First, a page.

Authors: Esther Bier, MPH(c) Community Health Sciences, Maternal and Child Health &
Gabrielle Lodge, MPH(c) Community Health Sciences, Maternal and Child Health
One might not expect a U.S. slave trade exhibit to be housed in a Holocaust Museum. Yet on a dreary Saturday afternoon in the middle of Black History Month, roughly 100 people attended a guided tour of the exhibit entitled “Purchased Lives: The American Slave Trade from 1808-1865” within the Illinois Holocaust Museum. The exhibit walls were adorned with inventory lists of people for sale, images of living quarters of enslaved people, and testimonials of enslaved people. A large rectangular wooden crate served as a replication of the stage on which the enslaved were auctioned next to original photos of Black people standing atop the original structure. A metal choker, complete with hinges and a lock, was encased in glass a few feet away. Two horn-like metal structures topped with bells rose out vertically from the choker, once used to ensure that an enslaved person was as recognizable as they were loud.
The exhibit focused on the transactional nature of slavery, with specific attention paid to how the invention of the cotton gin and the prohibition of the transatlantic slave trade intensified the economic incentives of slave labor. Invented in 1793, the cotton gin expedited the separation of cotton fibers from seeds, increasing demand for cotton processing and bodies to work the land (The History Channel, 2018). Meanwhile, the abolition of the continued import of new slaves in 1808 meant that slaves already in the US were of greater value. With a “limited supply” and higher demand, slaves were a hot commodity. Signage, at the time tacked to trees and buildings, listed upcoming slaves auctions and proudly displayed the monetary value of humans. Attending a slave auction was a social affair for modern Whites, who were pictured in formal clothing worthy of their slave-owning status.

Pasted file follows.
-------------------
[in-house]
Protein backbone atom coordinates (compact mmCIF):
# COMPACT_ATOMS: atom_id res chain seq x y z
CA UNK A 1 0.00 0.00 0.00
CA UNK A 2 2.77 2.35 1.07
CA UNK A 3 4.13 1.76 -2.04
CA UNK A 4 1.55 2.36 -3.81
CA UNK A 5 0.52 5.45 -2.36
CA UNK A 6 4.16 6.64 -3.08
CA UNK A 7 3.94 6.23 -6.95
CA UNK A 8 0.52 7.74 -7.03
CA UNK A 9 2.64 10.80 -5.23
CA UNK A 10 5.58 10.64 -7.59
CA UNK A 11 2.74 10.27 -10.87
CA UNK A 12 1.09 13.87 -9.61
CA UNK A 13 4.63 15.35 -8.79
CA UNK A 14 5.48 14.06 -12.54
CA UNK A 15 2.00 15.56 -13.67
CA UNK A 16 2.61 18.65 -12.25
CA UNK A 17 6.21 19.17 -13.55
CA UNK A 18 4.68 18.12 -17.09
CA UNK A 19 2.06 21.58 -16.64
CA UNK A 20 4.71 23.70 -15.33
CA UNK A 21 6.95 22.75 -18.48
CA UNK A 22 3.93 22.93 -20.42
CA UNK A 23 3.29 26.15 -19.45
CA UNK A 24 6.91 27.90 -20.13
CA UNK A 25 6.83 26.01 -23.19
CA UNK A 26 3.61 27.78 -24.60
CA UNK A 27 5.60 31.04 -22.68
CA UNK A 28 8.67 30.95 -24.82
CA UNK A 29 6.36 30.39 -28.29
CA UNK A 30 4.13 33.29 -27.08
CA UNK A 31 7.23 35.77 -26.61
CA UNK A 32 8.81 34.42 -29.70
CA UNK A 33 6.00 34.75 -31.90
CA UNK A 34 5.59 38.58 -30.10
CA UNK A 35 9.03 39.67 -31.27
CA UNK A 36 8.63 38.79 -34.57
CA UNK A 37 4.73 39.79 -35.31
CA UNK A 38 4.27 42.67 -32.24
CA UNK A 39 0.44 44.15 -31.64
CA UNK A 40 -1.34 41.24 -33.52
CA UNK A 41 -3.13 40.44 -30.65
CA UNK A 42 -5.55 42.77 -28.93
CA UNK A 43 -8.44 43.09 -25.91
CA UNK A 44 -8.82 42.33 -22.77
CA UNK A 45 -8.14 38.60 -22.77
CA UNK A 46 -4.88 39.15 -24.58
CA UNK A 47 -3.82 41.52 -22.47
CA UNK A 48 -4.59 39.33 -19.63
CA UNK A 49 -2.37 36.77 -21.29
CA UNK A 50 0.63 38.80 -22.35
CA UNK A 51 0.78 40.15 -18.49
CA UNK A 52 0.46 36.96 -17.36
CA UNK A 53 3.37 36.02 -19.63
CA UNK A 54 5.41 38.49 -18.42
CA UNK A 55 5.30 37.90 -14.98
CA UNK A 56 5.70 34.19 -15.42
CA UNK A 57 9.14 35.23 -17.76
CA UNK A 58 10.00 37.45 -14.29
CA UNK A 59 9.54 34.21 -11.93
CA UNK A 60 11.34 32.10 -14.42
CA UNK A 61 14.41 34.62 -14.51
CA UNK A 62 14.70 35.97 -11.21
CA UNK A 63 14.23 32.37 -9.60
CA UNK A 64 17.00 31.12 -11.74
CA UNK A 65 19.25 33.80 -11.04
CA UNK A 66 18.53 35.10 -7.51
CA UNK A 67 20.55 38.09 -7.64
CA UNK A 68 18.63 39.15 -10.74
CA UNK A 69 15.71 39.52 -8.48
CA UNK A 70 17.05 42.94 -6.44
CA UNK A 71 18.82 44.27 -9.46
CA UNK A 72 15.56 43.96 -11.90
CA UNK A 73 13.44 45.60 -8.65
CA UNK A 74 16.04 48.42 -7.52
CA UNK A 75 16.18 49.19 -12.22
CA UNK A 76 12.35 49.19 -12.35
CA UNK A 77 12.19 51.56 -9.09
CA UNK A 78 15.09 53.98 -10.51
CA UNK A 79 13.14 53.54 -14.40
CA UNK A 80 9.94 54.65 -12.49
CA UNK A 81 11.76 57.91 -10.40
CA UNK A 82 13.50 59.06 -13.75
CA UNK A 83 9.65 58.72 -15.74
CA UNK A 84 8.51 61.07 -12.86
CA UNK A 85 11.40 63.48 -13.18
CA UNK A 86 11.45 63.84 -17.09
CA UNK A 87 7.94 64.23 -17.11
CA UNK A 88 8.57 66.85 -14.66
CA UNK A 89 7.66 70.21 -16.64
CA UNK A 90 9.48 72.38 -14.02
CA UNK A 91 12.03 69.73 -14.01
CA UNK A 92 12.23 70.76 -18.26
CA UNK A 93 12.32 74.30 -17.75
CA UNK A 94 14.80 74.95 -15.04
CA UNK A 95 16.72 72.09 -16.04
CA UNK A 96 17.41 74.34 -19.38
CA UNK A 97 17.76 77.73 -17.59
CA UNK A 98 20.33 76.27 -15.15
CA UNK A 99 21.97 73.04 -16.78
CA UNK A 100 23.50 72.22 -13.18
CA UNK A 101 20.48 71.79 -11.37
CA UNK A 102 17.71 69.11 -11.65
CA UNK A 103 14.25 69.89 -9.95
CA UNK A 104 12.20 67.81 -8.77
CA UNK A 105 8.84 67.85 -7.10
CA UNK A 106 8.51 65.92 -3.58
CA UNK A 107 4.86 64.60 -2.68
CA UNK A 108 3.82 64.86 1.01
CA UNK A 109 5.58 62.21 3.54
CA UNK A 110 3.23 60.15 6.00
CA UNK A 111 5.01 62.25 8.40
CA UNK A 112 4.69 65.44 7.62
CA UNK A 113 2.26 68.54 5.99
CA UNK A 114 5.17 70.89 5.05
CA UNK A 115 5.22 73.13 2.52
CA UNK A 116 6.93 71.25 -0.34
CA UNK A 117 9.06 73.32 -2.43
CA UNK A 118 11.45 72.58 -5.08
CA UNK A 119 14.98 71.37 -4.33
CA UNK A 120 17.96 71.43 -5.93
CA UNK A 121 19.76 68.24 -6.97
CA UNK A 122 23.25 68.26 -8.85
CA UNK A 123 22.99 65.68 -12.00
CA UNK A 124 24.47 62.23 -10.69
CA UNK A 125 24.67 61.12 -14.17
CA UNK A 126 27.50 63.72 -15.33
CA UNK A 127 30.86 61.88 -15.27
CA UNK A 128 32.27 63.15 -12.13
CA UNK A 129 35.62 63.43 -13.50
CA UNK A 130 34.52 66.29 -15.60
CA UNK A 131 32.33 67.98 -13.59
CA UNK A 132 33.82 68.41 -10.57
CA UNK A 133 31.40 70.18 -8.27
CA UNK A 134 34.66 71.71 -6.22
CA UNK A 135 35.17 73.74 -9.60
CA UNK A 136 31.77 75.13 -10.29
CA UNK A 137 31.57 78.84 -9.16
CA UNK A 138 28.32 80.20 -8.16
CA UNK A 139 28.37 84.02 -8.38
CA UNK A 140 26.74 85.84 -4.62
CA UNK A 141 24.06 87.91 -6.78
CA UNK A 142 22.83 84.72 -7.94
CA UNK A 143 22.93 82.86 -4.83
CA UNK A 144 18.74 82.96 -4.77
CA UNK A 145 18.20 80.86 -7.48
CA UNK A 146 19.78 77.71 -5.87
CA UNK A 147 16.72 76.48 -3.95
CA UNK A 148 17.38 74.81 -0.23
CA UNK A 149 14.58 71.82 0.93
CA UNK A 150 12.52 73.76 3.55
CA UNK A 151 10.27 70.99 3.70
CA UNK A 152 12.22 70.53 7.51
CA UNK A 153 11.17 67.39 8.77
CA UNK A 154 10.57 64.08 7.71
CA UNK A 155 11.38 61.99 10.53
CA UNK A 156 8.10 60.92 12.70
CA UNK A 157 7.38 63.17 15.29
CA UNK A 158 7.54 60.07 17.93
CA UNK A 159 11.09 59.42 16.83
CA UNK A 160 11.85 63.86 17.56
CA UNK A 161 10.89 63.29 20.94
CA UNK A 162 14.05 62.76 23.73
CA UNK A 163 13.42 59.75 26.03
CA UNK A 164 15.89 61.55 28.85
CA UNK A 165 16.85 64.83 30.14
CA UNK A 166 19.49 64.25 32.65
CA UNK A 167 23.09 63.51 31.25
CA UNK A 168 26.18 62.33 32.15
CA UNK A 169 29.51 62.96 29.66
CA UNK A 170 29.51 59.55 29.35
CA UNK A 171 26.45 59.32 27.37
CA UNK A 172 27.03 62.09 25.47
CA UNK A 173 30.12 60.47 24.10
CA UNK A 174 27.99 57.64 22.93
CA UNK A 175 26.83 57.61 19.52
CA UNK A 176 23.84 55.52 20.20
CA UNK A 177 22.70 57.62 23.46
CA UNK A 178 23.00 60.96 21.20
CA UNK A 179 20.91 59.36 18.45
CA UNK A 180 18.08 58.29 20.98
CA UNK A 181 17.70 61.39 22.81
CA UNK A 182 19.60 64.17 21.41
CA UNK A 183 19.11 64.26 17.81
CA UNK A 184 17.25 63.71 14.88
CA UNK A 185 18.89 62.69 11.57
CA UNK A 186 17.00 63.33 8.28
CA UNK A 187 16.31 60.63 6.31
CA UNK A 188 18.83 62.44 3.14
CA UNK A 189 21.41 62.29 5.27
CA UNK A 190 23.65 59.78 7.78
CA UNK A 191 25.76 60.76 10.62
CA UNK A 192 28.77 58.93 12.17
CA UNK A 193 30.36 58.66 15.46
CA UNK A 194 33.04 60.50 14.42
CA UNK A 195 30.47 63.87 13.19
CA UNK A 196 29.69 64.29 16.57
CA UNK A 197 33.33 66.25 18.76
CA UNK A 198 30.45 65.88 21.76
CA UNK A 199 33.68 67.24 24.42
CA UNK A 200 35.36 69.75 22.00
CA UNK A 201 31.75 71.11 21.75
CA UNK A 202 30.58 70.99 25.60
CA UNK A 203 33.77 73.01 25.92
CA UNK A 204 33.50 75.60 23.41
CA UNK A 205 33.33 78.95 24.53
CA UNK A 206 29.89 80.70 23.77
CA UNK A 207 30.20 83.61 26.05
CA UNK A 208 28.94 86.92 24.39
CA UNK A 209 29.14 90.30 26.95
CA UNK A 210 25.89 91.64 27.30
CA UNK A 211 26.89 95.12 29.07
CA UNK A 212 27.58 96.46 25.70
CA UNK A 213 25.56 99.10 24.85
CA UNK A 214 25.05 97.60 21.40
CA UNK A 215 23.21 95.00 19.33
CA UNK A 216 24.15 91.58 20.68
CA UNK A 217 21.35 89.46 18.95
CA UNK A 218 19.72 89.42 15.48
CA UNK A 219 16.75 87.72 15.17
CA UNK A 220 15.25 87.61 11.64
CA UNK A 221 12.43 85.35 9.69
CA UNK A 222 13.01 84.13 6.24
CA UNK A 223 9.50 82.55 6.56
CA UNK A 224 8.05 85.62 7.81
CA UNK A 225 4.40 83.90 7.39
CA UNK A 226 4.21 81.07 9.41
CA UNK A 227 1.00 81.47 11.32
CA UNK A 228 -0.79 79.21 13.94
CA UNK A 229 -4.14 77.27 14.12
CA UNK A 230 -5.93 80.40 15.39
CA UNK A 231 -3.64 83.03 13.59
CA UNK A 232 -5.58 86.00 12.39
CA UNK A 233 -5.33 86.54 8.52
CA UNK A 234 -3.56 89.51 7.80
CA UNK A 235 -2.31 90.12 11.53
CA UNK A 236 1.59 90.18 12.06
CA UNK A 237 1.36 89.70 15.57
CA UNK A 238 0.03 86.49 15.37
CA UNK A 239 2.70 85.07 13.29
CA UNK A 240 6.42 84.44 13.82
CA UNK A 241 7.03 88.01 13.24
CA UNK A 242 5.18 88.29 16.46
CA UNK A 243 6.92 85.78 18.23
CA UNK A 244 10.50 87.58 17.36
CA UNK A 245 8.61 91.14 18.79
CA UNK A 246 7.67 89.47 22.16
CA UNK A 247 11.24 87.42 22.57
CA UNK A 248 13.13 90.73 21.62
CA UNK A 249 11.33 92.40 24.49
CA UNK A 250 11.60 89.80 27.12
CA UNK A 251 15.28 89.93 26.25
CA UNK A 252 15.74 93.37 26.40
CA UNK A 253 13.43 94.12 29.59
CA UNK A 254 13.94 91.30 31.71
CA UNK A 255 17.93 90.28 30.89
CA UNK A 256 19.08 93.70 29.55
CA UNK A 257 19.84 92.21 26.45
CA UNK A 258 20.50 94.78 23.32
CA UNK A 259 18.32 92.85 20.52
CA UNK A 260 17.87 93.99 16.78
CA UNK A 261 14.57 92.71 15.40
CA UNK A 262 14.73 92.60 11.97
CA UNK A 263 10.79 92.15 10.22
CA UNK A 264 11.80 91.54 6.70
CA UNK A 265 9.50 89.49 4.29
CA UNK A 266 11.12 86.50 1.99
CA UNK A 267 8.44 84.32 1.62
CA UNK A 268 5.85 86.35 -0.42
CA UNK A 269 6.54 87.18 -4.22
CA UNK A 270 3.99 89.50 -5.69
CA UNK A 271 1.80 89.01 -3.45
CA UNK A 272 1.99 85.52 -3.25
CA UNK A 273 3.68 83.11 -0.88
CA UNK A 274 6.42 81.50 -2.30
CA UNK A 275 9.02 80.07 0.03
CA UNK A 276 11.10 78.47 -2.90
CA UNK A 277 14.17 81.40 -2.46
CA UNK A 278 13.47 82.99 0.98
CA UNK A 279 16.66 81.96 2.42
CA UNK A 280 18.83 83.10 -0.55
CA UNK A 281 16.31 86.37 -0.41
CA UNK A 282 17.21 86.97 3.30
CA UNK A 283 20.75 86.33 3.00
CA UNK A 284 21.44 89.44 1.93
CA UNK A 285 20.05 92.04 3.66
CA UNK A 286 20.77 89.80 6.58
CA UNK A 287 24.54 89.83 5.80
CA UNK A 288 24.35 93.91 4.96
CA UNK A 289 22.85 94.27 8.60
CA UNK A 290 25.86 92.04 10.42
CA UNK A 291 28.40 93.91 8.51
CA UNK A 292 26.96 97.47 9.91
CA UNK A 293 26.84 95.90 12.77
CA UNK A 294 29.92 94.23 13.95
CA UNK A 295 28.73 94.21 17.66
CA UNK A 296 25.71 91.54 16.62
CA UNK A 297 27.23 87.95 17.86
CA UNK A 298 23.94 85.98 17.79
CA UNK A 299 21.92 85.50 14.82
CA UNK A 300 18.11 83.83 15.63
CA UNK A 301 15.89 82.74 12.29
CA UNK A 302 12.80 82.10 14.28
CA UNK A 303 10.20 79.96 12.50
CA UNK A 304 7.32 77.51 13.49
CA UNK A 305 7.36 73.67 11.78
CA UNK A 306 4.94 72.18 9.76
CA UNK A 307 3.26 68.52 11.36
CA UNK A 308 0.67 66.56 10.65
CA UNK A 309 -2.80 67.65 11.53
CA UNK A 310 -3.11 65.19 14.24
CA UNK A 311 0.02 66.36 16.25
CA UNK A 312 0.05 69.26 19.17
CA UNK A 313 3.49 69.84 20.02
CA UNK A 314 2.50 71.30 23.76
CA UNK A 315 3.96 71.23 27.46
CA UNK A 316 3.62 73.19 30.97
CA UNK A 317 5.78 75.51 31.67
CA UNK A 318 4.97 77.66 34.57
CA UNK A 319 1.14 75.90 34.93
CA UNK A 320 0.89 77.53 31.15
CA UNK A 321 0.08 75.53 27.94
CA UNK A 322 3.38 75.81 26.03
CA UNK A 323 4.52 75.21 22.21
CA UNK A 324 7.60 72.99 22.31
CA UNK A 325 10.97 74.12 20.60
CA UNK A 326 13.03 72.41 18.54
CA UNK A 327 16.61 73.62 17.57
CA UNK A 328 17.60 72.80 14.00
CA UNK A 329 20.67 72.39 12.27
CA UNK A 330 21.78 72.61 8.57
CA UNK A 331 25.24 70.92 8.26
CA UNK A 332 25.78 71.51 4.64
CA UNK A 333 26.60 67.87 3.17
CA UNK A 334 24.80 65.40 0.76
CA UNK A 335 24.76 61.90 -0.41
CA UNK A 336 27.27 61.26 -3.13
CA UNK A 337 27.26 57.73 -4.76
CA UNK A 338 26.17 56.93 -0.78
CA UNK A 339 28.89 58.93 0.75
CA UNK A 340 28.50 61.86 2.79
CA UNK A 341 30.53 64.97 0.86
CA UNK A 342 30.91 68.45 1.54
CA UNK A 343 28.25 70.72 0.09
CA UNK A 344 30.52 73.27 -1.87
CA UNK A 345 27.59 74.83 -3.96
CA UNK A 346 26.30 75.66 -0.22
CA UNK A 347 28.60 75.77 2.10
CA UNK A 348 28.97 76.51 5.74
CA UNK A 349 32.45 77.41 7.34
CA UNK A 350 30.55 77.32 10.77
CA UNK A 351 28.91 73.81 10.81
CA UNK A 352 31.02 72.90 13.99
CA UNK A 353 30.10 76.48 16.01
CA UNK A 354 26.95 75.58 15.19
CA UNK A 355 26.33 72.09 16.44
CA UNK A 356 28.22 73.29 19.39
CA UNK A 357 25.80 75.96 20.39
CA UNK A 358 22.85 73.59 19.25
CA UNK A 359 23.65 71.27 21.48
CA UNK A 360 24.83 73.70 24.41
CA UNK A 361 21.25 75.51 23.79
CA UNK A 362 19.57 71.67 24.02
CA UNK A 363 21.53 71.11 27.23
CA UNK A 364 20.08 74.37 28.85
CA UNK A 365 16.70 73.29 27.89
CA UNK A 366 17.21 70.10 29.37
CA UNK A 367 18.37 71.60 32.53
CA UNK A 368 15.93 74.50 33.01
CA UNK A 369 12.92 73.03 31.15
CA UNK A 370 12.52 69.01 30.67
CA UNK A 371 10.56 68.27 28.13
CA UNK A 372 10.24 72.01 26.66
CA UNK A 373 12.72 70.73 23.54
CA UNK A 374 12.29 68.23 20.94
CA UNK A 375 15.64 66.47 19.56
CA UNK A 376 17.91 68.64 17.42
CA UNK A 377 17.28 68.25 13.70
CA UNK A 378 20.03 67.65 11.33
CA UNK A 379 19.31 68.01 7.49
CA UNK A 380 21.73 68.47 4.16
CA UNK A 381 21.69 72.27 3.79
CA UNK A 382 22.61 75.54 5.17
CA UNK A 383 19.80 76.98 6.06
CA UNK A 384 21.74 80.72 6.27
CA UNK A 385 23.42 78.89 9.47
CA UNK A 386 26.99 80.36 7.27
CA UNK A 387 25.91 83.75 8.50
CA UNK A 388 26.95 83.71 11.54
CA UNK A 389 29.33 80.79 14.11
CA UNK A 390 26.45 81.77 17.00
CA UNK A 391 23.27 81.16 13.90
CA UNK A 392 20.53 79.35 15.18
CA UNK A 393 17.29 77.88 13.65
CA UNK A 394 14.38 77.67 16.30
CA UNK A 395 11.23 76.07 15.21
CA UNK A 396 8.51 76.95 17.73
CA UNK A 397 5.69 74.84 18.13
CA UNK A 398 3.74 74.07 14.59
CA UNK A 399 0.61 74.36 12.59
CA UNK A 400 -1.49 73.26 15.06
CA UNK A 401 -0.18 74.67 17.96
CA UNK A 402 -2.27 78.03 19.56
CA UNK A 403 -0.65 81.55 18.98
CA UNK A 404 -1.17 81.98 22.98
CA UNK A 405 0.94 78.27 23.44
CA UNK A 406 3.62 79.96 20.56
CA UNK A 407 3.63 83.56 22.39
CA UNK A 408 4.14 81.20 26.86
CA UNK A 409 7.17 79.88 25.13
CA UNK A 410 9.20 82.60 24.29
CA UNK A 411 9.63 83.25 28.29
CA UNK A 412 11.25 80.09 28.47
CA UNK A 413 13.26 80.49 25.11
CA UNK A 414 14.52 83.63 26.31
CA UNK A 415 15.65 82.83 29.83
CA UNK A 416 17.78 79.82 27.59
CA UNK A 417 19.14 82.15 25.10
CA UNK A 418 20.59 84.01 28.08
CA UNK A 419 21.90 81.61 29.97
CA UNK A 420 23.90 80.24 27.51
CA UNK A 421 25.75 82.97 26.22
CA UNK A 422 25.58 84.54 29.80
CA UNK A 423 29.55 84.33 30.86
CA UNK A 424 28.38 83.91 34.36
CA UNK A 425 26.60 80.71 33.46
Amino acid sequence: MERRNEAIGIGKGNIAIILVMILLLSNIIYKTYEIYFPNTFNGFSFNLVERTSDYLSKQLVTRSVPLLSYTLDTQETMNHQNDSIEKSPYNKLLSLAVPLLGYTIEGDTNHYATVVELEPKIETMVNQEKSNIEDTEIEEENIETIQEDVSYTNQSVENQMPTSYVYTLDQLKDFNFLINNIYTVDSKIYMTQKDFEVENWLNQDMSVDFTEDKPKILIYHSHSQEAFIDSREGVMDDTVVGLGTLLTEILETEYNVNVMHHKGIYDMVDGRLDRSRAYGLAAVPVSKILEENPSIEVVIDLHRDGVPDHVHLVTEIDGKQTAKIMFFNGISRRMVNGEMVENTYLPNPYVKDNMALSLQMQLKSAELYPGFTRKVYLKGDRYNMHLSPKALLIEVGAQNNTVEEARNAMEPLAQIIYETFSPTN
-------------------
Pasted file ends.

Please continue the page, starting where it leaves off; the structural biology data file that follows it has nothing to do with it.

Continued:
Slavery was the foundation of the antebellum Southern economy and an ever-present feature in New Orleans where thousands of slaves were transported on the Mississippi River. Every aspect of the New Orleans economy depended on slavery, either directly or indirectly. Doctors profited from treating ill slaves whose masters were intent on selling healthy human subjects. Clothing retailers (such as Brooks Brothers) profited from manufacturing slave uniforms worn in the house and on the fields. Banks profited by financing loans necessary to acquire slaves. Steamboat companies provided the vessels that transported kidnapped Africans to American shores(Illinois Holocaust Museum, 2019). In this manner, all white people (whether slave owners or not) financially benefited from the slave trade and depended on its survival.